Workers Compensation Fraud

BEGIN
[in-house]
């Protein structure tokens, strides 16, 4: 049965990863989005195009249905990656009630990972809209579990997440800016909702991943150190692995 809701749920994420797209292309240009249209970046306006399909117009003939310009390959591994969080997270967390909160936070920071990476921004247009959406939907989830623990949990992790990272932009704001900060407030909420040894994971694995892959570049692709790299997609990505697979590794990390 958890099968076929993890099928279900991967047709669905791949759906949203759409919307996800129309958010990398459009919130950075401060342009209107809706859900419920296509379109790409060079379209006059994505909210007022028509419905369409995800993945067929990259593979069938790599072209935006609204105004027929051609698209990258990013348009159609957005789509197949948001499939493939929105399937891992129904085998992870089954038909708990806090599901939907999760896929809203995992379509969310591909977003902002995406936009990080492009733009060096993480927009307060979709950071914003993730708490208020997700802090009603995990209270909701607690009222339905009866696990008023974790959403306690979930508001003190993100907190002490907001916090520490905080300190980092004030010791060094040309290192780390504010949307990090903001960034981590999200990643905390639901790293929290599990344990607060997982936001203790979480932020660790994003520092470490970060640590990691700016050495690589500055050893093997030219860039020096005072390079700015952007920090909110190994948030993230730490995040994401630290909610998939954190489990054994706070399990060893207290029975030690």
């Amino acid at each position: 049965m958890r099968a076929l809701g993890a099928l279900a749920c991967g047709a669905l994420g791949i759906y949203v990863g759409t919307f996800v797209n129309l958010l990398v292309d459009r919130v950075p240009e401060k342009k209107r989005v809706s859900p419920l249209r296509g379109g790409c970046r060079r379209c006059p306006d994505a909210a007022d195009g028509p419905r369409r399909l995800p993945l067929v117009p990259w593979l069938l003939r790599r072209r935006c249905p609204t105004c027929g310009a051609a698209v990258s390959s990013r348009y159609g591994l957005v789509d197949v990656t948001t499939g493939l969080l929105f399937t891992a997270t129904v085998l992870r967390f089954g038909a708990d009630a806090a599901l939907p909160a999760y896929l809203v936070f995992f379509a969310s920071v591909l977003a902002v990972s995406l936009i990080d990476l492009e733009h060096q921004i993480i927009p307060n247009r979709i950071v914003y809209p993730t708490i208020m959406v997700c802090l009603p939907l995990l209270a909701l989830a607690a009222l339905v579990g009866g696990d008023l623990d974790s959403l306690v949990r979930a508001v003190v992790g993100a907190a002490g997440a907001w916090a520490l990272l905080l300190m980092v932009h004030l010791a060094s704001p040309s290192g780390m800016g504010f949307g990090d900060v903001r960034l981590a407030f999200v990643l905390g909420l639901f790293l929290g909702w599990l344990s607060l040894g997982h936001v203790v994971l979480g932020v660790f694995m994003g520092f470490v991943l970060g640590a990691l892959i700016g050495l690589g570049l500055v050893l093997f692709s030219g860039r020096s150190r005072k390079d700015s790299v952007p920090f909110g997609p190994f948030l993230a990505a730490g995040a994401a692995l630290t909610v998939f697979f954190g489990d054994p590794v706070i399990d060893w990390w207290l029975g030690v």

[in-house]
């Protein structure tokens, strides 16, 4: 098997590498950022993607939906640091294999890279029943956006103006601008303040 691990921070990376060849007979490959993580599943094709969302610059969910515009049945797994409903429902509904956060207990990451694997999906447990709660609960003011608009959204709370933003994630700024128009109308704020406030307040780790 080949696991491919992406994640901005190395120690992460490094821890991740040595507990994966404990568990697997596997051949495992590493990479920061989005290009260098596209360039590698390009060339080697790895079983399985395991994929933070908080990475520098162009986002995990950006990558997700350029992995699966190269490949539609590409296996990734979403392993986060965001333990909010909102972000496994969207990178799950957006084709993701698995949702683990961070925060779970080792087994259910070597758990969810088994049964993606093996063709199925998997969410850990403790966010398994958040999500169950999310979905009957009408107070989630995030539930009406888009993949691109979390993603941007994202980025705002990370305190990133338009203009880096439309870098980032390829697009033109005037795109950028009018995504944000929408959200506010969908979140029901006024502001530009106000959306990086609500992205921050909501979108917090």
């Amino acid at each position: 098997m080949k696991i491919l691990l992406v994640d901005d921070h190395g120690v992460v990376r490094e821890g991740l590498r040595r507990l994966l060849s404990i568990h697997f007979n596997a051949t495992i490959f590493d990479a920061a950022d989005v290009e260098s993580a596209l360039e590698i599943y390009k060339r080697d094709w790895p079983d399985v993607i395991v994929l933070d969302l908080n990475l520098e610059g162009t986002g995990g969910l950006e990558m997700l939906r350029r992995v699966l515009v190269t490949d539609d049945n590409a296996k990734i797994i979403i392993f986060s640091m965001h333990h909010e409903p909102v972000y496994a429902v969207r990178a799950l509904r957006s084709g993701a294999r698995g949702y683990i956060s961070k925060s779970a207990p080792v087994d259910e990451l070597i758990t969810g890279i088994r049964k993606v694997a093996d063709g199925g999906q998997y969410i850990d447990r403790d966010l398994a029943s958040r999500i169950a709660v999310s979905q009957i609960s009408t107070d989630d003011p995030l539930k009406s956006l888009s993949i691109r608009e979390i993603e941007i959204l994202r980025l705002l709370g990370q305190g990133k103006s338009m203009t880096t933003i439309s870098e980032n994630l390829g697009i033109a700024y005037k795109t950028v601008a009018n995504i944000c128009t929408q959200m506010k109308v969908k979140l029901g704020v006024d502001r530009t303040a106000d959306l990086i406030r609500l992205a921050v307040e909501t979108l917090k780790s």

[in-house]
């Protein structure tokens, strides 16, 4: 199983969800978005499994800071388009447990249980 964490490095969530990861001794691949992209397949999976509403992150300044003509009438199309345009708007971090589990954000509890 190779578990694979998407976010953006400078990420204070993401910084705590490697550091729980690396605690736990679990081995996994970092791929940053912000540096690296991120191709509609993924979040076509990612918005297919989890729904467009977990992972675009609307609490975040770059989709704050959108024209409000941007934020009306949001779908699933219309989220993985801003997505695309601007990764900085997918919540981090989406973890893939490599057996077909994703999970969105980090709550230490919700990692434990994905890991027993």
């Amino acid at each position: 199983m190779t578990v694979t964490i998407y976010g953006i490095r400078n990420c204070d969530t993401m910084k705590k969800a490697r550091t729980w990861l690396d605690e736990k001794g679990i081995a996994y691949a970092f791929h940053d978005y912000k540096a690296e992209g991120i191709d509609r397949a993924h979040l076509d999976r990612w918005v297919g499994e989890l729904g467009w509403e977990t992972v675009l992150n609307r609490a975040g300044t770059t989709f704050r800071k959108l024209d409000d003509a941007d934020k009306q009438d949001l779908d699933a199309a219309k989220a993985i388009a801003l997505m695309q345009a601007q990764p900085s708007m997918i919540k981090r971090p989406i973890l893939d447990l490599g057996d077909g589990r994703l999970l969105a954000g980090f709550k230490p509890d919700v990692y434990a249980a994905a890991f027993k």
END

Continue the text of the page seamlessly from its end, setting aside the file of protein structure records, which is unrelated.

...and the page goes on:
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In 1939, Edwin Sutherland coined the term “White Collar Crime.” The term originally characterized white-collar criminals as those with respectability and high social status who carried out crime during “his” occupation. Today, the definition of white-collar crime has been expanded to include much more than “upper class criminals.” White Collar Crime can be defined as “an offense carried out by non-coercive, nonviolent means, and using or utilizing an acquired skill or technology to perpetuate a fraudulent scheme” (Rosoff 15). One particular form of White Collar Crime is worker’s compensation fraud. One example of workers’ compensation fraud was reported on by ABC News and involved Bruce Gilbert, a bus driver who “talked like a five year old, a problem his wife blamed on an ‘on-the-job’ accident” (Hunter). Gilbert’s wife claimed that her husband suffered from a “regressive mental ailment that effectively gave him the mental capacity of a child of about five” (Hunter). Over the course of 10 years, the Gilberts received approximately $774,000 in workers’ compensation. A private investigator, however, found that not only was Bruce Gilbert still able to drive, but he was also able to hunt and golf as well. In April of 2000, he was arrested for workers’ compensation fraud and grand theft. His wife was also arrested. The two each received 15 years of probation and had to pay back all of the money they received from the workers’ compensation. Since our research, the Gilberts have only paid back $4000. Sadly, this is only one case out of many that exist. Worker’s compensation fraud or claimant fraud has been a growing problem since the late 1980s. “Claimant fraud happens when employees knowingly lie to collect benefits. They may claim an injury was work-related when it wasn’t, exaggerate an injury, or secretly continue working while collecting benefits” (Wylie). Claimant fraud costs the nation approximately $31 billion dollars a year. It is estimated that about 10% of all claims involve some sort of fraud or benefit abuse. Due to this rampant fraud, numerous states have passed legislation against claimant fraud. Before claimant fraud can be proved, however, businesses must first know the myths and signs of worker’s compensation fraud and be able to prove it. If an individual files a claim, several red flags should appear. According to Automatic Data Processing Incorporated (ADP), if an individual has a history of filing workers’ compensation claims we need to report the accident date, nature of the injury, the type of accident as well as the part of the body that was injured. Businesses should also look at the award/compensation and the total amount that was paid. Also, if your business uses workers’ compensation searches, there are several important compliance considerations and responsibilities. Also, the ADA Act (Americans with Disabilities Act) allows you to order workers’ compensation records, and governs how you are able to use the medical and disability information during a company’s hiring process. ADP’s Human Resource help desk professionals put together a list of warning signs that businesses should be aware of when dealing with workers’ compensation. The first sign is if no one witnessed the injury other than the employee filing the workers’ compensation claim. The second sign is if the injury occurred late Friday or early Monday. The third sign is if the injury was not reported until a week or more after it had allegedly occurred. The fourth sign is if the employee received an injury that had occurred a day before a strike or holiday, or anticipation of termination. The fifth sign is if the injury occurred in a location where the employee does not normally work. The sixth sign is if the injury was inconsistent with the employee’s normal job duties. The seventh sign is if others see the employee engaged in activities that should not be possible due to his or her reported injury. The eighth sign is if...
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